The Oregon Bartenders Guild welcomed Colum Egan, one of Ireland’s favorite sons, to Portland this week for the final stop of his far too brief American visit.
Colum is the personable and talented Master Distiller for Bushmills Irish Whiskey…that’s the legendary and traditionally malt-focused whiskey distillery in County Antrim in the “Six Counties” of Northern Ireland…and he oversees all production of whiskey there. Or, as Colum pronounces it proudly, he works at “the finest whiskey distillery in the world!”
Either the natural eloquence of the Irish or a lifetime of palate lubrication with fine whiskey (or both?) have endowed Colum with a tongue as smooth as his triple-distilled malt whiskey. He regaled the trade professionals with the fascinating story of Bushmills and led the group in an astounding tasting of the amazing breadth of the whiskey portfolio.
Bushmills is a malt-centric distillery, as compared to other Irish distilleries which make “Irish pot still whiskey” with a blend of malted and unmalted barley for an entirely different style. And all Bushmills whiskey is an extension of the original malt, either blended with grain whiskey, or matured as a single malt under varying barrel regimens for extended times. So a full spectrum tasting of Bushmills whiskey is a rare and precious opportunity to observe the primary malt whiskey mellowing and deepening through maturation and concentration.
Colum began with the popular Bushmills Blended Irish Whiskey, the mellow uisce beatha that’s graced many a glass. The Irish tradition favors the absence of peat smoke (although there are some, as with the Connemara Peated Irish Single Malt Whiskey from another distillery) and focuses on the natural flavors of the malted barley, refined and softened by three distillations, and mellowed by a minimum of three years in barrel.
The second whiskey, Black Bush, showed an entirely different face, stepping out with bolder, more robust aromas and flavors, with the sweet, clean nature of the whiskey robed in rich, dried fruits and winey notes from the use of seasoned oloroso sherry barrels and sweet old bourbon barrels in the slow maturation process. Black Bush takes a bit longer to make, as it matures for up to seven years; it shows that extra barrel essence and age in the dark color, heady aroma, and rich flavor of the 80% malt blend.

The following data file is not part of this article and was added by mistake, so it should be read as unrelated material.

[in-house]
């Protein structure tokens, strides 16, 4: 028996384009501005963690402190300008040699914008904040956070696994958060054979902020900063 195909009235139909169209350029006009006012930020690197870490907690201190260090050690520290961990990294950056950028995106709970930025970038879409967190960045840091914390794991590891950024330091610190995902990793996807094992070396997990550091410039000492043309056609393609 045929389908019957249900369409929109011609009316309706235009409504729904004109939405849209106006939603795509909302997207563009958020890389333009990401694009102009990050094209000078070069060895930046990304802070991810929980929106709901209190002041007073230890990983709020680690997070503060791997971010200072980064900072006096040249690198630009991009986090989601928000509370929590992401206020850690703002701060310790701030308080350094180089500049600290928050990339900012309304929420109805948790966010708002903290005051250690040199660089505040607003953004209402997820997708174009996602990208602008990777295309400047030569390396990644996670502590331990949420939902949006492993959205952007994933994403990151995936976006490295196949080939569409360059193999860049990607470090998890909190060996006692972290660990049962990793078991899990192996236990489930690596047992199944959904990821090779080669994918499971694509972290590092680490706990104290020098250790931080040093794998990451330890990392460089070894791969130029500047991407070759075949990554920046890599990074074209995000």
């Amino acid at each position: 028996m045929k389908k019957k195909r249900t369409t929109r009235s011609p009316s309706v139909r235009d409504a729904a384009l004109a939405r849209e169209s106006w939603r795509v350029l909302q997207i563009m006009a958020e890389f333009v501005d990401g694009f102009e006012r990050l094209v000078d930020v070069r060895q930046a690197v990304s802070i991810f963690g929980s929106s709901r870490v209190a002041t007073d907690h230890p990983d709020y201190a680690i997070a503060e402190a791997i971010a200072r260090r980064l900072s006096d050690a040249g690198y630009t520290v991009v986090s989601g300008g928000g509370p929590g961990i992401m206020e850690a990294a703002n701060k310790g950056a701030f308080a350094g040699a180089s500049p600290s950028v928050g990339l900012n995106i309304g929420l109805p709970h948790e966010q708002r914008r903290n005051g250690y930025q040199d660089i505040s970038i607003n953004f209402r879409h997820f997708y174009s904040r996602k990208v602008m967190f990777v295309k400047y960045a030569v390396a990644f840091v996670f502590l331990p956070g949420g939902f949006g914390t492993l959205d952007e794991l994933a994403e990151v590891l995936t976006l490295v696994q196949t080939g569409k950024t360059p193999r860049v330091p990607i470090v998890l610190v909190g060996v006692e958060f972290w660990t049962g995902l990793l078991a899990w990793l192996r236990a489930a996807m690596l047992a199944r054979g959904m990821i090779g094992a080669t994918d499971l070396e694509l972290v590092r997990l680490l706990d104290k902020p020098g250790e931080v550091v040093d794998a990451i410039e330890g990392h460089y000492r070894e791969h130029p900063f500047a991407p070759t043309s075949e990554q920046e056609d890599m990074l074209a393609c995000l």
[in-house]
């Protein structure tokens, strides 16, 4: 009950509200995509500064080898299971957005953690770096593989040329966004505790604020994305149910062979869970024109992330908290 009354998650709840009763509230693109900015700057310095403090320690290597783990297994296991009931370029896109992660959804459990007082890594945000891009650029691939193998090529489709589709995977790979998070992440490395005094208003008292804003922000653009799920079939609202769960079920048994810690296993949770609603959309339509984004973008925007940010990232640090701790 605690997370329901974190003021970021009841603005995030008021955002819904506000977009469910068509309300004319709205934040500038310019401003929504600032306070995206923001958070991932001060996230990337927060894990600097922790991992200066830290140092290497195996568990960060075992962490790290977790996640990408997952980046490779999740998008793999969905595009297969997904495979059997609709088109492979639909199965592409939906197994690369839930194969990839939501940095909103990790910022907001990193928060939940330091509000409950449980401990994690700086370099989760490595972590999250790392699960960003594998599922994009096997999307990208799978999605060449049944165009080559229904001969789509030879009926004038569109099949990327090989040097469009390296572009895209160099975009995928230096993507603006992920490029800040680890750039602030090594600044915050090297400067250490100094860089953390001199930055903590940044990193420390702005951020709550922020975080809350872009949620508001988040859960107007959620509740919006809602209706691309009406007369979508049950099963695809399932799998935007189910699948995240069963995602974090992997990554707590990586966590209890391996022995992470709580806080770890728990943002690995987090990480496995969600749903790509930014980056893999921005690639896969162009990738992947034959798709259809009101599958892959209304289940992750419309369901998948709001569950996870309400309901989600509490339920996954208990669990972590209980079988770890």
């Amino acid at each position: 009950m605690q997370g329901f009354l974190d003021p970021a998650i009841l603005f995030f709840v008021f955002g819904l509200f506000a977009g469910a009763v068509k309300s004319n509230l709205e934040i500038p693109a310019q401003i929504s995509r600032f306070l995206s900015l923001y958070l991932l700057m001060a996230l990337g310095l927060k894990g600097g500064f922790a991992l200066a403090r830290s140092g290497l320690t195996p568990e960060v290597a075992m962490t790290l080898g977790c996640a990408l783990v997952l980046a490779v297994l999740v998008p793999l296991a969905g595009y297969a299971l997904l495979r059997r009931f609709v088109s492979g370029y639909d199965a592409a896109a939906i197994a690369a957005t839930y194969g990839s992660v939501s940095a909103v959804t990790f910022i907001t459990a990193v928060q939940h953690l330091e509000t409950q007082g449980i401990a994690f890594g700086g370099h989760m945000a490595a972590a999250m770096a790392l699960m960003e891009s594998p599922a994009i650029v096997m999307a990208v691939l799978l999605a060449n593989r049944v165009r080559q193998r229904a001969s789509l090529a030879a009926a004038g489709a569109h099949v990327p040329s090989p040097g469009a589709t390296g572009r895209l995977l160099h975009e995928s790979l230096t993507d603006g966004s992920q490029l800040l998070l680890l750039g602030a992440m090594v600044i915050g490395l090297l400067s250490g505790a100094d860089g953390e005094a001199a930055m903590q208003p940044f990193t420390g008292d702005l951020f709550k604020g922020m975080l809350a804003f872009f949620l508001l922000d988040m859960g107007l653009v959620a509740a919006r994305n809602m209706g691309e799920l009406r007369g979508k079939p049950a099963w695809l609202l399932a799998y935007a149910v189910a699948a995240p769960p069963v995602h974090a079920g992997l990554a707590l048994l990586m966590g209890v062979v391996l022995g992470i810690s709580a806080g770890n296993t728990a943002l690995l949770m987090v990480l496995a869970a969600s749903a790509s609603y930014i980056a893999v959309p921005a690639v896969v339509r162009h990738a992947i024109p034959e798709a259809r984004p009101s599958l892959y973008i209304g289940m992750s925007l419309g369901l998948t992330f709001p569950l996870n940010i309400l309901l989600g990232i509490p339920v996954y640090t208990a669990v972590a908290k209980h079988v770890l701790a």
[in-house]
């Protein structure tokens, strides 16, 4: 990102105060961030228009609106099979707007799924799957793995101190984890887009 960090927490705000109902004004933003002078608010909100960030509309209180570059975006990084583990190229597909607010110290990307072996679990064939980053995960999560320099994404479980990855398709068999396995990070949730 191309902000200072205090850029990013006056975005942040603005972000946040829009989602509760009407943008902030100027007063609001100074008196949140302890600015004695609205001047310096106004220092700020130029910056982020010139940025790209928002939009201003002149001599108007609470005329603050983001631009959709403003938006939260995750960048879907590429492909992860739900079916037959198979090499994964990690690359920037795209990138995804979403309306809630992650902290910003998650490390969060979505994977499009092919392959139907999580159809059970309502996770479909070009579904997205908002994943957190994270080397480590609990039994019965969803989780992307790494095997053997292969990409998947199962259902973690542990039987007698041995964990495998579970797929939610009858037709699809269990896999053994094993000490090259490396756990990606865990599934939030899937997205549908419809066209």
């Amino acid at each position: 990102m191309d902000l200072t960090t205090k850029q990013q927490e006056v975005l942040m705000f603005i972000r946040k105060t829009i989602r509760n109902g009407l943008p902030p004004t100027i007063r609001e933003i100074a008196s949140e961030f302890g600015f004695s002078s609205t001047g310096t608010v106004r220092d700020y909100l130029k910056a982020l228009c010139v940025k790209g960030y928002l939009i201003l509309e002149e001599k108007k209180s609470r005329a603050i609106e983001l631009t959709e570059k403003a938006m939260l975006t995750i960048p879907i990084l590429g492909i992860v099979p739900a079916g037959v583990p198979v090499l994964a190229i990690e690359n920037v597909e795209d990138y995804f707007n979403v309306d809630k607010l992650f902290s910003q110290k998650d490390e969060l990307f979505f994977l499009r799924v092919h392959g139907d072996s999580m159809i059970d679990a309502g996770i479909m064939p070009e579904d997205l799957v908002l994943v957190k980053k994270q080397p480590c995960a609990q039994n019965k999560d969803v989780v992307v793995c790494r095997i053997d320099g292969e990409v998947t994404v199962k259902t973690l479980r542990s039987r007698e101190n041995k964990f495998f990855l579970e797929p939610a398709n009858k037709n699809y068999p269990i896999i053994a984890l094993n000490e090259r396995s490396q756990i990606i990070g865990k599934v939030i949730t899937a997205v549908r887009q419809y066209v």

The following three Bushmills were iterations of single malt Bushmills with varying barrel and age regimens.
Bushmills 10 Year Old is a single malt matured exclusively in bourbon seasoned barrels to add a distinctive note of melted chocolate and honey that sits in the back of the throat. This is a smooth, mellow and very gentle Irish malt whiskey with a delicate, long finish.
Bushmills 16 Single Malt, signified by its port wine colored label, requires excessive patience, obviously. It also requires a careful dual maturation, with half the whiskey in seasoned bourbon barrels, half in seasoned oloroso sherry barrels, and then a blend of the two further aged and finished briefly in Portugese port wine barrels. The resulting elixir is abundantly rich, fruity, silky---or as Colum says, “heavenly to taste.”
Just when it’s as good as you think it can get, Colum brings out the Bushmills 21 Single Malt. Bushmills 21 Single Malt is a rare and precious form of the Bushmills magic. It benefits from the seasoned bourbon and oloroso oak barrels in a dual aging regimen, then is blended and placed in port barrels for a full two years beyond so the spirits can mingle and marry.
Intensely rich, but incredibly mellow, the Bushmills 21 is a combination of dark chocolate and buttery toffee, with deep fruity, raisiny notes lingering around the edges and an herbal, almost minty-fresh flash, at the very finish. This is an altogether splendid Irish single malt whiskey and a wonder to sip slowly, reverently, with due attention and appreciation.
As a parting sip, Colum passed around samples of one of Bushmills’ new iterations, Bushmills Irish Honey. If you are expecting a treacly sweet liqueur concoction with Bushmills Honey, you’ll be disappointed. If, however, you’d like a healthy tot of Bushmills Irish Whiskey with a sparely measured bit of honey to the taste, not overly sweet, not overly thick, with more whiskey than honey, and more honey taste and aroma than sweetness, this may be your very thing.
And with that, Colum ended his whirlwind American tour and headed to the airport to return to Ireland, echoes of “Slainte” and “God Bless You” in echoing in his ears. The Bushmills whiskey remains here, in full array and available throughout Oregon in OLCC liquor stores and in bars everywhere.